NBC Comedy Recap: Community NowCourtesy of NBC
Every week in this space Grantland will run down the happenings and mishappenings in NBC’s Thursday-comedy night done mostly right. (Note: The order reflects newsworthiness, not quality. Although occasionally the two just might overlap.)
This week, NBC announced that Community will be taking a mid-season hiatus, stoking rumors that the smart but little-seen show would fulfill the prophecy of its theme song’s closing lines: “I can’t count the reasons I should stay/ One by one they all just fade away.” Last night only strengthened the network’s case for cancellation, and I mean that as a compliment. A joke is only funny if you get it, so a plotline in which the humor primarily depended on insider references to a 1991 documentary about a 1979 film risked alienating everyone who didn’t remember the source material, not to mention those who never saw it. This pretty much encapsulates everything that is loved and loathed about Community: It’s odd, pretentious, and original. Who could have expected this from a series starring that guy from The Soup?
As always, the premise was deceptively simple: The Dean wanted to direct a new commercial for Greendale Community College that would prove more enticing than the one festooned with neon squiggles, which advertised typing courses and appealed to a generation that still faxes (i.e. fans of Fantasy Island reruns). Abed once again took the opportunity to film the process, using title cards to announce how far over budget the production ran, and from there, events unfolded in homage to Hearts of Darkness, the documentary directed by George Hickenlooper and Fax Bahr using footage shot by Eleanor Coppola on the set of Apocalypse Now.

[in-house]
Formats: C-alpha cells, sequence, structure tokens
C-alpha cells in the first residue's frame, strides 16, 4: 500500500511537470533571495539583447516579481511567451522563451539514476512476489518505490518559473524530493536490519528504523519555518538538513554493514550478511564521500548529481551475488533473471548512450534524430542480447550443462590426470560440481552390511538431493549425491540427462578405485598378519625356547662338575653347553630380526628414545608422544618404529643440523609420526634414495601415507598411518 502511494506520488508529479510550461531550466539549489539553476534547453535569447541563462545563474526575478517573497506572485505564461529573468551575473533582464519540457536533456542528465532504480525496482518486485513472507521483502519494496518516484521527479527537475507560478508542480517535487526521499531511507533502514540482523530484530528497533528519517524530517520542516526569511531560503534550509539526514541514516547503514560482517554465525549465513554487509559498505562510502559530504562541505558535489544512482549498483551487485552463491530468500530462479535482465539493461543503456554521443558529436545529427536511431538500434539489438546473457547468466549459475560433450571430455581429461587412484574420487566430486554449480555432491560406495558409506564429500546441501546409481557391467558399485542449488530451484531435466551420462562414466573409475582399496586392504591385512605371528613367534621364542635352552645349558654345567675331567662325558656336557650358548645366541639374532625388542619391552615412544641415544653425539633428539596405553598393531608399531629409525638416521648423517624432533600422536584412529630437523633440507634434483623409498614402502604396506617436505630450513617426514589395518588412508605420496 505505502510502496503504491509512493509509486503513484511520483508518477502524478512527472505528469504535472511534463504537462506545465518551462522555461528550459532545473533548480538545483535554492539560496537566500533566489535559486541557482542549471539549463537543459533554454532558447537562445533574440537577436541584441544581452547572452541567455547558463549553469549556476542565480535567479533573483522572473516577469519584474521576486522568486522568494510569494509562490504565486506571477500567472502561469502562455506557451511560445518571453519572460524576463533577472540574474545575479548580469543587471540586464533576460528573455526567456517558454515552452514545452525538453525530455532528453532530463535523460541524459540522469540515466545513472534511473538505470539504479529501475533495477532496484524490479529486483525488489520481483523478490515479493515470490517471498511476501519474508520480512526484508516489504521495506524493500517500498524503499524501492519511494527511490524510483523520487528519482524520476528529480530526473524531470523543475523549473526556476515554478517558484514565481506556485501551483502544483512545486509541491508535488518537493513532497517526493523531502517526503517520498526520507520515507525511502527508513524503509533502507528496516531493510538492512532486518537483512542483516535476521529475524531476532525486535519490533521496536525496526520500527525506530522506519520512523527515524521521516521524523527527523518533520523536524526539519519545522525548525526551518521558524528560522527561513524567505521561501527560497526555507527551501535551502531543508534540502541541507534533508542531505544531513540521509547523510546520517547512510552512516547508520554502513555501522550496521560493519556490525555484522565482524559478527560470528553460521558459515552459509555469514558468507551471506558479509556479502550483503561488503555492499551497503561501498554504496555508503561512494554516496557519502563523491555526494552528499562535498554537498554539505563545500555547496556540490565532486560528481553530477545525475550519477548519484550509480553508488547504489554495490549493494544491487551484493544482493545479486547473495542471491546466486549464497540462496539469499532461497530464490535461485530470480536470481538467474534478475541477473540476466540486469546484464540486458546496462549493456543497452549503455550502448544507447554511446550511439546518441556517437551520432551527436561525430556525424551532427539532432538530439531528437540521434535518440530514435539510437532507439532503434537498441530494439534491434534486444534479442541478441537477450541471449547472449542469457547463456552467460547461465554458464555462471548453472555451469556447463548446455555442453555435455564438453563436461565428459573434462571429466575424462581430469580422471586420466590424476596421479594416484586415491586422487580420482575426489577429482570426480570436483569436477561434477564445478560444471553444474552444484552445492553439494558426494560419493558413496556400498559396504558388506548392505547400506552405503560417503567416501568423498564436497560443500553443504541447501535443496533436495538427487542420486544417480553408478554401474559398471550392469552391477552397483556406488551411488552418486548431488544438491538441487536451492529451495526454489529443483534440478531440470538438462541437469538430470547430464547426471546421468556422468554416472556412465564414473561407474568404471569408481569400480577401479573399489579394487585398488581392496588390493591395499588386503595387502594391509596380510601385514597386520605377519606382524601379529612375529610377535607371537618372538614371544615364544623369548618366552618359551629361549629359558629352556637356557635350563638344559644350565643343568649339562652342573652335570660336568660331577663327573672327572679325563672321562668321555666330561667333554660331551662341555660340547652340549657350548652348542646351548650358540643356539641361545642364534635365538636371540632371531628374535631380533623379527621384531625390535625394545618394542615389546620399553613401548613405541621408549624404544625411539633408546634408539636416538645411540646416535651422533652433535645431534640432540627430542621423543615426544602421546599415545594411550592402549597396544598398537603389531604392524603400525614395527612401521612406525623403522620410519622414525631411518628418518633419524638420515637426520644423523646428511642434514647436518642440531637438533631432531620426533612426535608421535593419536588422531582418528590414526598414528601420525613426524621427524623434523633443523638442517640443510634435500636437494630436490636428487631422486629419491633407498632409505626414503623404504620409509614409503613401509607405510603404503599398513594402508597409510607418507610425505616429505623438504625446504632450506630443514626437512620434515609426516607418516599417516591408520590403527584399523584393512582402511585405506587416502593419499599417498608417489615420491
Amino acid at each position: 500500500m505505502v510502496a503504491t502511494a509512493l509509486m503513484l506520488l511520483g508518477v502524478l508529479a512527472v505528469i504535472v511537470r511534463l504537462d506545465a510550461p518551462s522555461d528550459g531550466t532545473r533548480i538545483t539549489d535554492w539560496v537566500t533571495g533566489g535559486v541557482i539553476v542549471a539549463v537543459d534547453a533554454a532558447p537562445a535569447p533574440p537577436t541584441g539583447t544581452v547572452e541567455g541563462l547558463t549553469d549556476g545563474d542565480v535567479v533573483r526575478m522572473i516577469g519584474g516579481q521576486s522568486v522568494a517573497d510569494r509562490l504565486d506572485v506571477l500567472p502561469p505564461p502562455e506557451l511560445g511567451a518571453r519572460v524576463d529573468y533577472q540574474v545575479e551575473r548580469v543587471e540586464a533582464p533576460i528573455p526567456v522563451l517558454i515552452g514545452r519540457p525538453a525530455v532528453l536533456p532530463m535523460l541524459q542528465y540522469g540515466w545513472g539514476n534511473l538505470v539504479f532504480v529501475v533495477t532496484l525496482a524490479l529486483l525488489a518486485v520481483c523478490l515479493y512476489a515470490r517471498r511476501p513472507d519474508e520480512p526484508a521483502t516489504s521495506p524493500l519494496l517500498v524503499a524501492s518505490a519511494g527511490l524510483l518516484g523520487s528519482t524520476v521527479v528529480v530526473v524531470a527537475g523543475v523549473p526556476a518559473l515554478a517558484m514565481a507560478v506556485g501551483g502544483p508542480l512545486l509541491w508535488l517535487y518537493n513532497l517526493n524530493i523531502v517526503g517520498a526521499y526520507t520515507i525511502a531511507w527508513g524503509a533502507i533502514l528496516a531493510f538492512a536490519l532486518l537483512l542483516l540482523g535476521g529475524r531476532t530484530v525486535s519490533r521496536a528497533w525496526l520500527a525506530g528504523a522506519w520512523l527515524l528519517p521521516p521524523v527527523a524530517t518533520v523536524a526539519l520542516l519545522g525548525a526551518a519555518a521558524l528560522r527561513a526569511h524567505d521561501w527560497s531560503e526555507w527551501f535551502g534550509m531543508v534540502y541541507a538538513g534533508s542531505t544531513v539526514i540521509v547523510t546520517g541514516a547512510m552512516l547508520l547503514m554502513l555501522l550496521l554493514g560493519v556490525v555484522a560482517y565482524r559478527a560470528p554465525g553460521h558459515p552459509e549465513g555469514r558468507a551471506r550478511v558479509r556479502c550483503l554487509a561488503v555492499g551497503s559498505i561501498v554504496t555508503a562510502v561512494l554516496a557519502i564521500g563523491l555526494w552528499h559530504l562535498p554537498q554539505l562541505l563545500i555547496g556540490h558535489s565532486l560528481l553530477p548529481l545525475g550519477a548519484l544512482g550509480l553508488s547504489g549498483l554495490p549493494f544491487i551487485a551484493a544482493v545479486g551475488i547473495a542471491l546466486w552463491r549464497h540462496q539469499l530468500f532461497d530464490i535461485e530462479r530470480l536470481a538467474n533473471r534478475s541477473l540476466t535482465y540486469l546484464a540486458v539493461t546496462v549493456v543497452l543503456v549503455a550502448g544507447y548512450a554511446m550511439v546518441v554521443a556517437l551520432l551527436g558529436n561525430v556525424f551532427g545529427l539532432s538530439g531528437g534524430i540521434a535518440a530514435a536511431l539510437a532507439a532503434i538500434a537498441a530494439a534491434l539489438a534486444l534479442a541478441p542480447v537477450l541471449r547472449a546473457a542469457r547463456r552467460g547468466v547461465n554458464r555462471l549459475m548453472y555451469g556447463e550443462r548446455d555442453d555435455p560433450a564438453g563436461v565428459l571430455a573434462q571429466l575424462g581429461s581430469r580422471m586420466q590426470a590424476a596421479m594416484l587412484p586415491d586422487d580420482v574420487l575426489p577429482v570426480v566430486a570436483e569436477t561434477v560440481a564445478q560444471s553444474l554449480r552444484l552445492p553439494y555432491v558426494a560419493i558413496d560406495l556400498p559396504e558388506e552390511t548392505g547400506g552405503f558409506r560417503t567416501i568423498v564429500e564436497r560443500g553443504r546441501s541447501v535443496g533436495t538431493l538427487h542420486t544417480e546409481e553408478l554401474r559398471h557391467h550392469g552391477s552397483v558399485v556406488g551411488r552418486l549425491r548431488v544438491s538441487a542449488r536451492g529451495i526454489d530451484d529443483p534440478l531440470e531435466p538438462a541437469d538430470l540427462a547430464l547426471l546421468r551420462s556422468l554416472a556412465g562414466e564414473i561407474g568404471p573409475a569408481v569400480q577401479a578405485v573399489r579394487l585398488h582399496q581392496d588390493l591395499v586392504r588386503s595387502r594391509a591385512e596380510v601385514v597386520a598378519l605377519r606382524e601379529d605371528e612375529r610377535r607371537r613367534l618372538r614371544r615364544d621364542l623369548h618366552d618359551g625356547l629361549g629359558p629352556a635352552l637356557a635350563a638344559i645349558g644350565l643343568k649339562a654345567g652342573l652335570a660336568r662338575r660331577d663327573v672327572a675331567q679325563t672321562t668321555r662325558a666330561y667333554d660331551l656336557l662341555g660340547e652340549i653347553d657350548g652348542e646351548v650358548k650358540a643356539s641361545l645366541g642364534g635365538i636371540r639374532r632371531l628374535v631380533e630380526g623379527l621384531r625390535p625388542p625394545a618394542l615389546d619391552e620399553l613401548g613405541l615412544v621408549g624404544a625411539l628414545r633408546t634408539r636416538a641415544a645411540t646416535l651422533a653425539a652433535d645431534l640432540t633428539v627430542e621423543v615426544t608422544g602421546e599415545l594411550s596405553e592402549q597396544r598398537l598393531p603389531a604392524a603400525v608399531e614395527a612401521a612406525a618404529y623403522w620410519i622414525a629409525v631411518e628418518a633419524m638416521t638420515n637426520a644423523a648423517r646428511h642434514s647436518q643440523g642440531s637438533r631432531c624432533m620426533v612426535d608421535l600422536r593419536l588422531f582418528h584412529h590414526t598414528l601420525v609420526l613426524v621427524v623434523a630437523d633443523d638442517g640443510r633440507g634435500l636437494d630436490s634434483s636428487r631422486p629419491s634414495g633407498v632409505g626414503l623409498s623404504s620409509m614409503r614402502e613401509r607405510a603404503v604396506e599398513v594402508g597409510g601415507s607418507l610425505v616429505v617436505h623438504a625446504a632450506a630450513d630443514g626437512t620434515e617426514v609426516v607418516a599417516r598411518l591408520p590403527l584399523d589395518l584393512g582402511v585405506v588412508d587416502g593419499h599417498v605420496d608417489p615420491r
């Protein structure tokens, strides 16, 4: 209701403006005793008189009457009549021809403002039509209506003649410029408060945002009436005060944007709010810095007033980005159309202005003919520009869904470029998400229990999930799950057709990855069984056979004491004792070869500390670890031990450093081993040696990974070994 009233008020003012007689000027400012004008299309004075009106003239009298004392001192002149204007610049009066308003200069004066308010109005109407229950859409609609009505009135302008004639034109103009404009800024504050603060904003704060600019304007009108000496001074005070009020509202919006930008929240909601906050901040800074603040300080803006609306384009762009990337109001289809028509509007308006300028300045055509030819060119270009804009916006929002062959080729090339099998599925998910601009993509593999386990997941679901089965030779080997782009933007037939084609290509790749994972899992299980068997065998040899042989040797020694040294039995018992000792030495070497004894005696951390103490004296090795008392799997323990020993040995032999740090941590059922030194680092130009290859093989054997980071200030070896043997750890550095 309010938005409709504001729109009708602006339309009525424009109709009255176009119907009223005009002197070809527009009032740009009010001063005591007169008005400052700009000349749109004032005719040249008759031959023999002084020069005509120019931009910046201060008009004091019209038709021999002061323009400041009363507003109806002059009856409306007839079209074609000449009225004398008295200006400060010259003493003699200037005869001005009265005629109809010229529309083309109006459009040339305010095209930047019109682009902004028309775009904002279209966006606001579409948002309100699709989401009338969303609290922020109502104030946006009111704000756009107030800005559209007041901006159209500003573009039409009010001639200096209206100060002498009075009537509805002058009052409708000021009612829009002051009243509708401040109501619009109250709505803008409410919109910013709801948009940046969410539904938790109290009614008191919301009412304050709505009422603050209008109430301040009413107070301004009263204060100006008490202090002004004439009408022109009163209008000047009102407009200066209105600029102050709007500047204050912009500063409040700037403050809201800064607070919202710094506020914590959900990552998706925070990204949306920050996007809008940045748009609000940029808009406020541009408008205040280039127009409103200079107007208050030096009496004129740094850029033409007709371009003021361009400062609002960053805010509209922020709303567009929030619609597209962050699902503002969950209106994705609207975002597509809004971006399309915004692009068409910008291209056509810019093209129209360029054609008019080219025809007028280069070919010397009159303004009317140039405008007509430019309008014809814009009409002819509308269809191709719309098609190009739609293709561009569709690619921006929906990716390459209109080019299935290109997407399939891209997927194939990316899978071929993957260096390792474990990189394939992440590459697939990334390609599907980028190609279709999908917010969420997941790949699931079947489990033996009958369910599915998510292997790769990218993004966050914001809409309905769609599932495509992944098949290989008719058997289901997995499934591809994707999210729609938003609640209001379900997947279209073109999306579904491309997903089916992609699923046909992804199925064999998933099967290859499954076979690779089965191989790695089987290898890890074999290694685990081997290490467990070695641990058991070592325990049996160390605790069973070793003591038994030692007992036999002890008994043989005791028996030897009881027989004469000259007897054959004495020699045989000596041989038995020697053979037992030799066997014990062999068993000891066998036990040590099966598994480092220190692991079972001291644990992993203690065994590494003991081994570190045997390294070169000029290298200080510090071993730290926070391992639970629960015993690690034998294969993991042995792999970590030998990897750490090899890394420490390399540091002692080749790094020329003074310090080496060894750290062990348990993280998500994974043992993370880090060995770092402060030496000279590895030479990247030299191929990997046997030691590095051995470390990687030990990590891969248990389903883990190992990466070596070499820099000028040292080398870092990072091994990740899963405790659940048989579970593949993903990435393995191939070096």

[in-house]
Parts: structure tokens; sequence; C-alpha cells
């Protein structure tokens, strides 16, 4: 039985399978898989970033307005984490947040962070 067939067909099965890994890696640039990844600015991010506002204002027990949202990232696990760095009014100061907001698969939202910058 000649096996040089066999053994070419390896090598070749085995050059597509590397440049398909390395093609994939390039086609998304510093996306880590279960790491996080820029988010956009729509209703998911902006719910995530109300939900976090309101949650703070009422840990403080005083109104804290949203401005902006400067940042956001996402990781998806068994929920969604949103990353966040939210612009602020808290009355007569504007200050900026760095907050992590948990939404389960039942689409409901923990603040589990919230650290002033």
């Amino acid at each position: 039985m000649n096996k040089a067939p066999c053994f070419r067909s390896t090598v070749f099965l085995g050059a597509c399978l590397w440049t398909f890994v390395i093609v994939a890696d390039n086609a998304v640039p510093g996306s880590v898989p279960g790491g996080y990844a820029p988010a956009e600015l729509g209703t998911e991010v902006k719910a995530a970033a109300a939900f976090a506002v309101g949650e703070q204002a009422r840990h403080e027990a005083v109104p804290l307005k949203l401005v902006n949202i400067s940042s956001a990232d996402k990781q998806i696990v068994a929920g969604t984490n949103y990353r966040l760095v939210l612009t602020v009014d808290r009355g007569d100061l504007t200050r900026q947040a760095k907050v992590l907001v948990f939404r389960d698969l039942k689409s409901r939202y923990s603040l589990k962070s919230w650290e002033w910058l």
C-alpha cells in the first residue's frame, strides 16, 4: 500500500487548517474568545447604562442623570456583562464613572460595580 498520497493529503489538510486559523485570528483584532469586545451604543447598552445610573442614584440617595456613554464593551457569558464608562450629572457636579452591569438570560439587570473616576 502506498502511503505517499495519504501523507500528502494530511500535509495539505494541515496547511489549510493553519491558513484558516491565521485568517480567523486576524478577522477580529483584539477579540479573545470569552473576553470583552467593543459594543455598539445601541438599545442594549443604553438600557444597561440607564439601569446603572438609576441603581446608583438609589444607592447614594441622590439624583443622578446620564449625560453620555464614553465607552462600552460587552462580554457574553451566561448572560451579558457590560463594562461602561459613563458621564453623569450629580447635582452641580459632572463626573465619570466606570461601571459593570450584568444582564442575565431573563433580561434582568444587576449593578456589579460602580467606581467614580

Like Francis Ford, the Dean’s ego spiraled out of control. His star Jeff Winger (playing the Dean to flamboyant perfection, but also standing in for Apocalypse’s original Willard, Harvey Keitel) was fired. Script supervisor Annie (Dennis Hopper?) went mad wondering if her director wasn’t a genius, only a tyrant. In a callback to a previous episode, Greendale’s most famous alum Luis Guzman, whom you might recognize from IMDb, agreed to participate, but by then, the Dean was dancing naked around a fire and muttering, “I’m horrible, I’m horrible.” Mixing Brando with Sheen confused the meta conceit, but this series often devolves into a caboodle of in-in jokes.
As for the overall story arc? Troy and Britta continued to awkwardly confront their feelings through repeated hugs that advertised interracial communication. That’s all that happened. That’s all that needed to happen. This kind of cleverness makes it easy to understand why a small but loyal group of fans are willing to wear a fake goatee in order to save the show. It’s just as easy to understand how a larger group of people wouldn’t understand why the hell they’re doing that. Secretly, Community might prefer things this way.
2. Parks and Recreation